Tuesday, October 3, 2006

Three Important Things You Probably Won't Understand

There's so much going on in this little thing I like to call "my life" that I haven't had time to do much research or writing today, but I do have a few important but mostly incomprehensible things to share with you.

The first is a very interesting 9/11 video called "ZEMBLA: Net Complot Van 9/11", which you really should watch, even though your ears probably won't understand very much of it. But if you can read, you should be ok. (It's Dutch with English subtitles.)

And then there's this page -- an account of the 9/11 attacks on the World Trade Center written by Daithí Mac Lochlainn, author of the excellent "Pastor Niemöller in the 21st Century", a modern variation on the classic German poem, which we all read a few days ago -- didn't we, class? -- when I quoted it here.

In the original version of "Pastor Niemöller in the 21st Century", as posted on "The Gaelic Starover", this page is linked to the text "World Trade Center". I changed the link, substituting a different page, when I reposted the piece here, because I thought you probably wouldn't understand it. But then I found out that it was written by Daithí Mac Lochlainn himself, who happened to be in the WTC on 9/11. So I want you to see it, even though I don't undertstand any of the text, and nor do I understand why the page is "watermarked" with a photo of two young women wearing ... what are they wearing, anyway? And why are they on this page?

Third, and perhaps most incomprehensible of all, the Pentagon's budget for fiscal year 2006 contained $20 million earmarked for a celebration to mark our victories in Iraq and Afghanistan. Needless to say, the money wasn't spent this year (and quite fittingly, in my view, considering that we haven't yet declared victory and hauled ass). Therefore, and with the prospect of an eventual victory growing ever dimmer, the $20 million has been "rolled over" into next year's budget. Is your head spinning yet? If not, consider these words of wisdom, from Rebecca M. Kirszner, communications director (i.e. professional mouthpiece) for Democratic Senator Harry Reid of Nevada, as quoted by the New York Times:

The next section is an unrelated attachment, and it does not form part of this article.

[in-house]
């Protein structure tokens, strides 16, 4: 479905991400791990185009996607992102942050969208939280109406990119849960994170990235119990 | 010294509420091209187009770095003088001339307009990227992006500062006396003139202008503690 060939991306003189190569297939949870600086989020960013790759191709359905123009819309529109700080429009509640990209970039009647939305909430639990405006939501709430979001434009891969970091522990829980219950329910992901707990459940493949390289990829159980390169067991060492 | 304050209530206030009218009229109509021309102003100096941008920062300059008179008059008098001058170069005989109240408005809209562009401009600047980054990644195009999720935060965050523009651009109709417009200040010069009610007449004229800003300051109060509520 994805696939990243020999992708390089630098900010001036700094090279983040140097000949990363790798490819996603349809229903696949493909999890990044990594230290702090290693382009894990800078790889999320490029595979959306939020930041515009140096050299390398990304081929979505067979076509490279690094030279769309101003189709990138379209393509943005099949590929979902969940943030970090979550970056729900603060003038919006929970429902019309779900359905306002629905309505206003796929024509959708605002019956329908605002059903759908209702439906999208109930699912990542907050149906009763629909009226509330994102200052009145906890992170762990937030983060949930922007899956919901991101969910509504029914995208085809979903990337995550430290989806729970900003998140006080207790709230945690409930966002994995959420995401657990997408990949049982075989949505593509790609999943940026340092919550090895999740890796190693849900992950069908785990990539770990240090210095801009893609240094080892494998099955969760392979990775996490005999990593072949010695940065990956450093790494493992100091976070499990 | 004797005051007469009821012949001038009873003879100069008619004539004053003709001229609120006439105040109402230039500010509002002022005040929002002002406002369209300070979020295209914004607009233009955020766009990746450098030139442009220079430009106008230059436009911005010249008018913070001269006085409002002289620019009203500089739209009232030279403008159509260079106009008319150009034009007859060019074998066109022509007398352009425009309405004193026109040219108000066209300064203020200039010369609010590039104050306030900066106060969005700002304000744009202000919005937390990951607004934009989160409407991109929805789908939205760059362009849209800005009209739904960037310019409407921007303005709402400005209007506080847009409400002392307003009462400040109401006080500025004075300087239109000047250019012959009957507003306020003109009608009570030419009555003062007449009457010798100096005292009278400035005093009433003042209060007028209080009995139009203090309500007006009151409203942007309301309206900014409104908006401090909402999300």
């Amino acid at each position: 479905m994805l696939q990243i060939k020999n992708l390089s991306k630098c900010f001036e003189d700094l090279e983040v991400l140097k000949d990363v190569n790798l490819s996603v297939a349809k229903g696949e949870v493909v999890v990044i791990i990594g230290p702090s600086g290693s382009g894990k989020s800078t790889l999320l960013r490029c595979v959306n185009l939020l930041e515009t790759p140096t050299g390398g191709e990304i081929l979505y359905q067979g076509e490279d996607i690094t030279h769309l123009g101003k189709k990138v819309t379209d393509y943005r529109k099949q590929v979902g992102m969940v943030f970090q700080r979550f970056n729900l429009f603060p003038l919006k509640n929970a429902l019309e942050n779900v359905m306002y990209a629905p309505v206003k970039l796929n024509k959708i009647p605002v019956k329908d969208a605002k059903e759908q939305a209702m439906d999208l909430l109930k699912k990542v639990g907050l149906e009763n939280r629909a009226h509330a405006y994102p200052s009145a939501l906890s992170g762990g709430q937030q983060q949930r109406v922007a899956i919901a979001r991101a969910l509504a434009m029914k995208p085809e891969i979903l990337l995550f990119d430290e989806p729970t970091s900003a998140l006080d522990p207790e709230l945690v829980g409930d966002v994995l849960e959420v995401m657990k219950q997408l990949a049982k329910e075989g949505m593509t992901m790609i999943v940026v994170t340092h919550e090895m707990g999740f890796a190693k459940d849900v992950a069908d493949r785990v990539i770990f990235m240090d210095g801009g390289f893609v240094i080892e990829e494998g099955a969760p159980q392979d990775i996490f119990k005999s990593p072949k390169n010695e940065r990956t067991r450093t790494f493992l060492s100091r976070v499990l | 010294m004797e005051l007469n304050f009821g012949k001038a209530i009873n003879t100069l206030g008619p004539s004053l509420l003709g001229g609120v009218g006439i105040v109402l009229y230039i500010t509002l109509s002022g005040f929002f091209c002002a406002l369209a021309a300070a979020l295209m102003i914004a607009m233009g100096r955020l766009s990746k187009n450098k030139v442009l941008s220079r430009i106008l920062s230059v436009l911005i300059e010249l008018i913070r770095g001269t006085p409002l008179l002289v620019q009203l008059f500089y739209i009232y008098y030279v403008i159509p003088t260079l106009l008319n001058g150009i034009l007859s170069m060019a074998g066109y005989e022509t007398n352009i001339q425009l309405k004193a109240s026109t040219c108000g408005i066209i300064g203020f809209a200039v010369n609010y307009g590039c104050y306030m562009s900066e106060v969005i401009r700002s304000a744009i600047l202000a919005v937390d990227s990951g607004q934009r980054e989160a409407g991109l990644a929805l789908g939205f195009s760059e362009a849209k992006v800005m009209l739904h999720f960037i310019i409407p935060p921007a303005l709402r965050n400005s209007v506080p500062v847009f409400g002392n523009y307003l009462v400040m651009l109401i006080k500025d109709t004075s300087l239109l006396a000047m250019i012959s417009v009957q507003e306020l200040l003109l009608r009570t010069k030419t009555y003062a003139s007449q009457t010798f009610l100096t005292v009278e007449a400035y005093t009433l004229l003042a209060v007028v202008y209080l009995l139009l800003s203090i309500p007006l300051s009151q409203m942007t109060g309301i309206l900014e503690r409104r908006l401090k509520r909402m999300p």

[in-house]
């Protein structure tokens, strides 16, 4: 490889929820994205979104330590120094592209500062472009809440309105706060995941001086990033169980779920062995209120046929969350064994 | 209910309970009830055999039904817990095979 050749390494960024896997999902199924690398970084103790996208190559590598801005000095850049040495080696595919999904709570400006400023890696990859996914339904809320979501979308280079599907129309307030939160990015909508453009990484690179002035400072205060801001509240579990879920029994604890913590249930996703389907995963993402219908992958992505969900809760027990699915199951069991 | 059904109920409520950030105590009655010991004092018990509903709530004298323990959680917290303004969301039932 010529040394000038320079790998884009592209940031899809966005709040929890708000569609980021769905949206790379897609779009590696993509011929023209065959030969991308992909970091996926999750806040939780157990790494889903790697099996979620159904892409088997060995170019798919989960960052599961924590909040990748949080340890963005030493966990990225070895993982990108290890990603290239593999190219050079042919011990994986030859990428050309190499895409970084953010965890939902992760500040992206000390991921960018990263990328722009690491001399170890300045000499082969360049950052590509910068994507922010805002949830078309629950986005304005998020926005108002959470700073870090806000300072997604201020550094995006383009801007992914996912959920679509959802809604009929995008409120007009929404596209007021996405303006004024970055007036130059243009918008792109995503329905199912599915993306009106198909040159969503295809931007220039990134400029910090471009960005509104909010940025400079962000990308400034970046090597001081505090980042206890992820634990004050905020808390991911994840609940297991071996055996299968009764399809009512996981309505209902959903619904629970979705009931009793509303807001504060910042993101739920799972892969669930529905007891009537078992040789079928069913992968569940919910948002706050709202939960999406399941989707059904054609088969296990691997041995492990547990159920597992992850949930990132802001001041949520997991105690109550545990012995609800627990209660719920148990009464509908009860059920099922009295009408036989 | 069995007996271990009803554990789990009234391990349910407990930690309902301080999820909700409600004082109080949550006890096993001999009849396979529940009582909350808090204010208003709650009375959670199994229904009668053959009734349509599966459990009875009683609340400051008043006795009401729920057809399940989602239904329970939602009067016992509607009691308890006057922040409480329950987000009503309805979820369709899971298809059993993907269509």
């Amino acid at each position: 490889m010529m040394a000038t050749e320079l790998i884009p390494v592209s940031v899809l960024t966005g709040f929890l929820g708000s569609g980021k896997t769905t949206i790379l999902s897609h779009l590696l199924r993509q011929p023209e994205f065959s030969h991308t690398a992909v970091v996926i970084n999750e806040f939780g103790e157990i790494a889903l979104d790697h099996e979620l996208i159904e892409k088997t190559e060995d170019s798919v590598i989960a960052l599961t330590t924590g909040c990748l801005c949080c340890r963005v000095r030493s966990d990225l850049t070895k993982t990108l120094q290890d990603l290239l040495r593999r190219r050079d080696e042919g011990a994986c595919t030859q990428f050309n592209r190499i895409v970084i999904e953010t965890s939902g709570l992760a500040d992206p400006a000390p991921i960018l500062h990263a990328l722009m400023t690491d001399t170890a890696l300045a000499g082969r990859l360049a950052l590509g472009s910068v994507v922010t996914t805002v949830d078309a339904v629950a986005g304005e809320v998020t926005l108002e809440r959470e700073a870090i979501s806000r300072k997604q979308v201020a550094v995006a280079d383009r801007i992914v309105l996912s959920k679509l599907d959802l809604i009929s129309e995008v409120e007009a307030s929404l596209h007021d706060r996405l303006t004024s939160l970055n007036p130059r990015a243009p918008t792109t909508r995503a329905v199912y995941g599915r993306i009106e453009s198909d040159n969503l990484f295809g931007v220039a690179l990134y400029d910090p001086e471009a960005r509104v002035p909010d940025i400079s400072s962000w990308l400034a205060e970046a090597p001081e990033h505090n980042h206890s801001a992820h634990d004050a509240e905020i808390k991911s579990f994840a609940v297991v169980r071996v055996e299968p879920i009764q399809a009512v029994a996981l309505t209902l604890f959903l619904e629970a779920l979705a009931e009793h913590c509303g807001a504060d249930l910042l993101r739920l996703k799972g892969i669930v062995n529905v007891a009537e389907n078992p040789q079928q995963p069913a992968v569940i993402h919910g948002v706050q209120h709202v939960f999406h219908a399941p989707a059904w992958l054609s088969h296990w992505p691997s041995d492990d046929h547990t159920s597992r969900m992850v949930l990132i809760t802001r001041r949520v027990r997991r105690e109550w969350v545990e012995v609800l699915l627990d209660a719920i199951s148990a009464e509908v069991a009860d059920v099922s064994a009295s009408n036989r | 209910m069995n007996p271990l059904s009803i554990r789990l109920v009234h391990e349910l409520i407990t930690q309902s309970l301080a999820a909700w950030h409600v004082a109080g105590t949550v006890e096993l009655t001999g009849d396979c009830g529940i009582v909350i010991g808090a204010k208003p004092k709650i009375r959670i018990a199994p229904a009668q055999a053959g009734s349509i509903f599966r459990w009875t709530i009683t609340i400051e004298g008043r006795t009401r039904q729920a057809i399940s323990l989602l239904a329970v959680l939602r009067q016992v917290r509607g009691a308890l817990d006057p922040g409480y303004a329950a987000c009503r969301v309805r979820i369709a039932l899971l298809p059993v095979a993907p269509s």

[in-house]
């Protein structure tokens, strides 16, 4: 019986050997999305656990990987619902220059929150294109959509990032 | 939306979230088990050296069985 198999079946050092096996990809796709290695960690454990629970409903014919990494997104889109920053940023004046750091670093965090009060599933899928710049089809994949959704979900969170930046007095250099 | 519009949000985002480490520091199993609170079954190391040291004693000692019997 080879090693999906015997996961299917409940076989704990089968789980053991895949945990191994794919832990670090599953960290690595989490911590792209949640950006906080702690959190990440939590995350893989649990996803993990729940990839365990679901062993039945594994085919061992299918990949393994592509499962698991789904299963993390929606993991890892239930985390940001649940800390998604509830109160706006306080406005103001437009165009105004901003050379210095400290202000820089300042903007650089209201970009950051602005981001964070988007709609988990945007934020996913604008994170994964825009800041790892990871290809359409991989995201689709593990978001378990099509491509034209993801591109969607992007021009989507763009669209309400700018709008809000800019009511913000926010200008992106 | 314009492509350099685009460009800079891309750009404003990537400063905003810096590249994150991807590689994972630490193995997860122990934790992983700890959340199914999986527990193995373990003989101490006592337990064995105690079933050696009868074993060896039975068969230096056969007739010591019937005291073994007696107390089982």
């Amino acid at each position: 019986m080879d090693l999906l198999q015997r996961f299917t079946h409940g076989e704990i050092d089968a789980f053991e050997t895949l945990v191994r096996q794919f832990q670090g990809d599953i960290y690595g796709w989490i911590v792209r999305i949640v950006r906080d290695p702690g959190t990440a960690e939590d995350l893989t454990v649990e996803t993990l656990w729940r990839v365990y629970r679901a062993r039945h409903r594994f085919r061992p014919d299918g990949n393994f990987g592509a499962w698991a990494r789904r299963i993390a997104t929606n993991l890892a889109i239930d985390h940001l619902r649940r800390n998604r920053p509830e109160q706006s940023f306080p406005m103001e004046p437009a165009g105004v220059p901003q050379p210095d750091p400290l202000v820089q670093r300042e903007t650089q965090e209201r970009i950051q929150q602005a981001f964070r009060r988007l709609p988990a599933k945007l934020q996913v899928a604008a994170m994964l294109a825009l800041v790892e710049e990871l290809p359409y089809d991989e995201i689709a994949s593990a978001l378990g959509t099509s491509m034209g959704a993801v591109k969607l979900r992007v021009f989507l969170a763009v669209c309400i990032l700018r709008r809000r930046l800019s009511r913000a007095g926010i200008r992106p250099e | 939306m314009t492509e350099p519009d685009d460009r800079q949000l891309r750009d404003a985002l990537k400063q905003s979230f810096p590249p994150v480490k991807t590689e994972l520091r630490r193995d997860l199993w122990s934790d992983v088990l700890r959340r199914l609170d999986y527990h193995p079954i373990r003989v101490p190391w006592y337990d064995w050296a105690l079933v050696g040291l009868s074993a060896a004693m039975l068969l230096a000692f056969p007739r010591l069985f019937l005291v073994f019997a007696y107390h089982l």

“If the Bush administration had spent more time planning for the postwar occupation of Iraq, and less time planning ‘mission accomplished’ victory celebrations, America would be closer to finishing the job in Iraq,”
Did you catch that? The "postwar occupation of Iraq" used to be a verboten phrase, back in ancient times (eighteen months ago) when we were "Liberators, Not Occupiers". Way back then, Republicans consistently denied that America was interested in any such thing as "postwar occupation of Iraq"; nowadays we are so modern that even a well-trained Democratic ventiloquist's dummy can utter the phrase as if it's the most natural thing in the world.

As the incomparable Peter Hammill (pictured above, during his famous half-a-beard phase) would say: "And this is progress? You must be joking!!"

Speaking of Hammill, at a time when we all badly need both some sanity and some good music, I hereby present a lyric of uncommon power and beauty. Except for the reference to the date, at the beginning of the first verse, this song could have been written yesterday. Or tomorrow.

The Future Now

Here we are, static in the latter half
of the twentieth century
but it might as well be the Middle Ages,
there'll have to be some changes
but how they'll come about foxes me.

I want the future now,
I want to hold it in my hands;
all men equal and unbowed,
I want the promised land.

but that doesn't seem to get any closer,
and Moses has had his day...
the tablets of law are an advertising poster,
civilisation here to stay
and this is progress?
You must be joking!
Me, I'm looking for any kind of hope.

I want the future now,
I want to see it on the screen,
I want to break the bounds
that make our lives so mean.

Oh, blind, blinded, blinding hatred
of race, sex, religion, colour, country and creed,
these scream from the pages of everything I read.
You just bring me oppression and torture,
apartheid, corruption and plague;
you just bring me the rape of the planet
and joke world rights at the Hague.
Oh, someday the Millennium!
But how far is someday away?

I want the future now
I'm young, and it's my right.
I want a reason to be proud.
I want to see the light.
I want the future now,
I want to see it on the screen,
I want to break the bounds:
make life worth more than dreams.

Why half-a-beard? OK, already. Four important things you probably won't understand!!